Gerald Barry was found guilty of the murder of Manuela Riedo today. The Swiss student was found semi-naked throttled to death in October 2007. Barry has denied her her murder throughout, saying that it was the accidental outcome of a casual sexual encounter.
Manuela’s parents had to sit in court and listen to him on the stand describing fondling their daughter’s breasts and vagina – something that simply didn’t happen, at least, not while she was conscious.
She had been heading into Galway City to meet friends the night she died, only three days after she had arrived in Ireland for a two week language course. It was the first time she had been away without her parents, she was only 17.
In an incredibly powerful victim impact statement her father Hans-Peter told the court that he and his wife had always been protective of their only child. “As her father, I often drove out with the car at night to pick her up so that she would arrive safely back home. No way was too long for me to bring her back.”
The courtroom was emotionally charged as he talked about his beautiful and special little girl, the girl who only wanted to help others, who had made particular efforts to include a classmate with a physical handicap in all her activities. He described a Manuela who loved to dance, a girl who “had a special place in the hearts of many people.” She was the centre of her parent’s life, their “sunshine”.
As he read out the statement in German, translated by their garda liaison, Manuela’s mother Arlette clutched a set of rosary beads and wept. There were many in the court who wept as well.
Passing his sentence the trial judge, Mr Justice Barry White was unusually strong. He told Barry he agreed absolutely with the jury’s verdict as would anyone who had read about the case during the trial.
He told Barry that he trusted he had not been “unmoved by the evidence given by Mr Riedo of the devastating impact of his criminal behaviour.” “One often loses sight when somebody loses one’s life violently; that person is somebody’s son or daughter, somebody’s brother or sister, somebody’s grandparent, or somebody’s child.”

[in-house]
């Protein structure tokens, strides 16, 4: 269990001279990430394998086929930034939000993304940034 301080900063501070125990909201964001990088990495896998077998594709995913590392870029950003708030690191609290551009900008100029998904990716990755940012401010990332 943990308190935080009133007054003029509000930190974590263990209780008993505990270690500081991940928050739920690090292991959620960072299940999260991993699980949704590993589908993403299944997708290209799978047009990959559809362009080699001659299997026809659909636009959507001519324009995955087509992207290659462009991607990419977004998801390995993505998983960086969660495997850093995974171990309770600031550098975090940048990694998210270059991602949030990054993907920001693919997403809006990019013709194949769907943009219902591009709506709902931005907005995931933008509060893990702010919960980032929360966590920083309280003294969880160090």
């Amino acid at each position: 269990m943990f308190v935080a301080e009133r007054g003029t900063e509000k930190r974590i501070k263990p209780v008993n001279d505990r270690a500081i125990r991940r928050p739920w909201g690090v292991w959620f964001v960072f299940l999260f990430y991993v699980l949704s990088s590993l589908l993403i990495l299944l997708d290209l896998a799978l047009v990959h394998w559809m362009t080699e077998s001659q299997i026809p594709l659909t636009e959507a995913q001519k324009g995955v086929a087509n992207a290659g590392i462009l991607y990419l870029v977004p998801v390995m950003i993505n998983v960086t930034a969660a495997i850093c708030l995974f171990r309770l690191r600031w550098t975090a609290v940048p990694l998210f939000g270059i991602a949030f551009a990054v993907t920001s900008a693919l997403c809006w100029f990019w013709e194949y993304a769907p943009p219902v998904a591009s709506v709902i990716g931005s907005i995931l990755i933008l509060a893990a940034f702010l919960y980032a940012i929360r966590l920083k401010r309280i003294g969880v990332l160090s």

It’s unusual to see a trial judge speak so personally after a verdict but this a been a trial that everyone involved, except perhaps Barry himself, has found this a traumatic trial to follow. Judge White also said that the Courts Service had been receiving mail for the Riedos throughout the trial offering messages of sympathy and support. This doesn’t usually happen.
Speaking outside the courtroom in the usual media scrum Hans-Peter and Arlette Riedo thanks the Swiss and Irish authorities and the people who had supported them through what can only have been a horrendously difficult time. Asked how she was coping Manuela’s mother said a little better than she had been but she always had the support of “her man, her husband.”
Throughout the trial they’ve presented an extremely close picture. I’ve sat across from them, in the seat we press shared with the accused and watched Arlette take her husband’s coat from him as they arrived in court after a particularly hard day’s evidence, folding it tenderly and placing it behind him as a cushion. At the more traumatic pieces of evidence they would sit with hands clasped. It’s not often you see a couple that close. It seems all the more unfair that they should lose their only child.
Barry was a tragedy like this waiting to happen we were told today. He grew up in a severely dysfunctional family, and when I say dysfunctional I mean potentially Fritzl level dysfunction. Superintendent P.J Durkan, who gave evidence of Barry’s more serious previous convictions, which I’ll get to in a moment, agreed with defence counsel Martin Giblin that if the social service had got involved with the Barry family when Barry was young we might not have been sitting where we were today.
You hear sob stories every sentence hearing. It’s hardly a surprise that a lot of people up on criminal charges come from less than ideal homes. But ultimately it can only be so much of a defence. Barry had a string of convictions that took quite some time to go through. The most serious three gave an indication of someone with little or no respect for human life.
In 1996 Colm Phelan, was attacked on Eyres Square in Galway. He died from his injuries. Barry was one of five people who were charged with “violent disorder” and the only who didn’t plead guilty.
Two years later he broke into the house of an elderly man who only had sight in one eye. After Barry had finished with him he was blind.
Then in 2006 he was given six months for a sexual assault on his then partner. An accident waiting to happen or a loose cannon? Barry was definitely heading for a bad end.
As Manuela’s parents told the press outside the Four Courts after the verdict, Ireland is a safer place tonight. Irish children, Irish women are safer.